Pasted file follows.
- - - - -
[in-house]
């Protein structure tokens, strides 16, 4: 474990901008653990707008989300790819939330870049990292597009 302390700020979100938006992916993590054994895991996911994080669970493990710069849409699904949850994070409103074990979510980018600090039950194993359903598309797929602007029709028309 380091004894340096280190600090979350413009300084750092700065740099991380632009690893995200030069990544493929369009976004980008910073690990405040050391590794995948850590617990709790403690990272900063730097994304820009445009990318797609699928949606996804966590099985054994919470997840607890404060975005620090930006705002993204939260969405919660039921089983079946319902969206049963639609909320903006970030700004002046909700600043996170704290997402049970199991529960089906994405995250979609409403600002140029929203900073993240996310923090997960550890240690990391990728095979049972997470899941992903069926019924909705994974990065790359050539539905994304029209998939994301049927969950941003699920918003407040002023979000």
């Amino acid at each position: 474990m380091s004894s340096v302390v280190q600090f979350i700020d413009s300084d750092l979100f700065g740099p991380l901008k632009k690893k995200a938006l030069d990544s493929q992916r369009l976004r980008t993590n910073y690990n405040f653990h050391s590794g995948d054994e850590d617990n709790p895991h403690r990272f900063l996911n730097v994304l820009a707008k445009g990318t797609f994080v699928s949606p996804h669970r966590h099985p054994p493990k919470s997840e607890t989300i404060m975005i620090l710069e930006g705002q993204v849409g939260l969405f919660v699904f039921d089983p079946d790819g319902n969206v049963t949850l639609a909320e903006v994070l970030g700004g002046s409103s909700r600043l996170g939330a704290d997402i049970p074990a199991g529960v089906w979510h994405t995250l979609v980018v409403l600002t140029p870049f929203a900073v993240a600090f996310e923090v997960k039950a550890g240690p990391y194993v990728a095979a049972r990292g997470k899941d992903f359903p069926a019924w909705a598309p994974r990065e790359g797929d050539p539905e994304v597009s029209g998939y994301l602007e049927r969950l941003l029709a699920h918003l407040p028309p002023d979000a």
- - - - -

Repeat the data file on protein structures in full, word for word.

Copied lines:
[in-house]
């Protein structure tokens, strides 16, 4: 474990901008653990707008989300790819939330870049990292597009 302390700020979100938006992916993590054994895991996911994080669970493990710069849409699904949850994070409103074990979510980018600090039950194993359903598309797929602007029709028309 380091004894340096280190600090979350413009300084750092700065740099991380632009690893995200030069990544493929369009976004980008910073690990405040050391590794995948850590617990709790403690990272900063730097994304820009445009990318797609699928949606996804966590099985054994919470997840607890404060975005620090930006705002993204939260969405919660039921089983079946319902969206049963639609909320903006970030700004002046909700600043996170704290997402049970199991529960089906994405995250979609409403600002140029929203900073993240996310923090997960550890240690990391990728095979049972997470899941992903069926019924909705994974990065790359050539539905994304029209998939994301049927969950941003699920918003407040002023979000």
């Amino acid at each position: 474990m380091s004894s340096v302390v280190q600090f979350i700020d413009s300084d750092l979100f700065g740099p991380l901008k632009k690893k995200a938006l030069d990544s493929q992916r369009l976004r980008t993590n910073y690990n405040f653990h050391s590794g995948d054994e850590d617990n709790p895991h403690r990272f900063l996911n730097v994304l820009a707008k445009g990318t797609f994080v699928s949606p996804h669970r966590h099985p054994p493990k919470s997840e607890t989300i404060m975005i620090l710069e930006g705002q993204v849409g939260l969405f919660v699904f039921d089983p079946d790819g319902n969206v049963t949850l639609a909320e903006v994070l970030g700004g002046s409103s909700r600043l996170g939330a704290d997402i049970p074990a199991g529960v089906w979510h994405t995250l979609v980018v409403l600002t140029p870049f929203a900073v993240a600090f996310e923090v997960k039950a550890g240690p990391y194993v990728a095979a049972r990292g997470k899941d992903f359903p069926a019924w909705a598309p994974r990065e790359g797929d050539p539905e994304v597009s029209g998939y994301l602007e049927r969950l941003l029709a699920h918003l407040p028309p002023d979000a």